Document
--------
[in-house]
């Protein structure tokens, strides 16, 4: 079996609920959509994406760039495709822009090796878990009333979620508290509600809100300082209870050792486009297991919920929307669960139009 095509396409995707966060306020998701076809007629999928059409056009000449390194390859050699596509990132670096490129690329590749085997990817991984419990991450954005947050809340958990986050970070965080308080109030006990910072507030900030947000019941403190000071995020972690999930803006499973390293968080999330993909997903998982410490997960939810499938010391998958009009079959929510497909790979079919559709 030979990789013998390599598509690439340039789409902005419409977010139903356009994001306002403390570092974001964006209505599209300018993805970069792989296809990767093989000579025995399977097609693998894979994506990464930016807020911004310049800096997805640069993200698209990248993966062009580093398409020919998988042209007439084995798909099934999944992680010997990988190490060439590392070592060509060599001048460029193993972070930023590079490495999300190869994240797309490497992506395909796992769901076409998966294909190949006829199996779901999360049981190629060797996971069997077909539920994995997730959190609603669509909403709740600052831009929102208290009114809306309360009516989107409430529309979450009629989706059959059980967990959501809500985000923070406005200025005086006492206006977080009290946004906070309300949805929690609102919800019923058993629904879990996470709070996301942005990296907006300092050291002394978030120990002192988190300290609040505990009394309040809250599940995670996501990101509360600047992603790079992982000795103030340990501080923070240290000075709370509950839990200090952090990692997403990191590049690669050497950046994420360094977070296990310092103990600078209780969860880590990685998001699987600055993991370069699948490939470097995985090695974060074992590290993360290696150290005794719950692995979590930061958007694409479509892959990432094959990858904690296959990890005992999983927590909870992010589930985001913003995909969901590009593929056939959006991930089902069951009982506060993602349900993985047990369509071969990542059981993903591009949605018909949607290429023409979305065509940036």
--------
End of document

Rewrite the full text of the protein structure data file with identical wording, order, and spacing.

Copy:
[in-house]
């Protein structure tokens, strides 16, 4: 079996609920959509994406760039495709822009090796878990009333979620508290509600809100300082209870050792486009297991919920929307669960139009 095509396409995707966060306020998701076809007629999928059409056009000449390194390859050699596509990132670096490129690329590749085997990817991984419990991450954005947050809340958990986050970070965080308080109030006990910072507030900030947000019941403190000071995020972690999930803006499973390293968080999330993909997903998982410490997960939810499938010391998958009009079959929510497909790979079919559709 030979990789013998390599598509690439340039789409902005419409977010139903356009994001306002403390570092974001964006209505599209300018993805970069792989296809990767093989000579025995399977097609693998894979994506990464930016807020911004310049800096997805640069993200698209990248993966062009580093398409020919998988042209007439084995798909099934999944992680010997990988190490060439590392070592060509060599001048460029193993972070930023590079490495999300190869994240797309490497992506395909796992769901076409998966294909190949006829199996779901999360049981190629060797996971069997077909539920994995997730959190609603669509909403709740600052831009929102208290009114809306309360009516989107409430529309979450009629989706059959059980967990959501809500985000923070406005200025005086006492206006977080009290946004906070309300949805929690609102919800019923058993629904879990996470709070996301942005990296907006300092050291002394978030120990002192988190300290609040505990009394309040809250599940995670996501990101509360600047992603790079992982000795103030340990501080923070240290000075709370509950839990200090952090990692997403990191590049690669050497950046994420360094977070296990310092103990600078209780969860880590990685998001699987600055993991370069699948490939470097995985090695974060074992590290993360290696150290005794719950692995979590930061958007694409479509892959990432094959990858904690296959990890005992999983927590909870992010589930985001913003995909969901590009593929056939959006991930089902069951009982506060993602349900993985047990369509071969990542059981993903591009949605018909949607290429023409979305065509940036």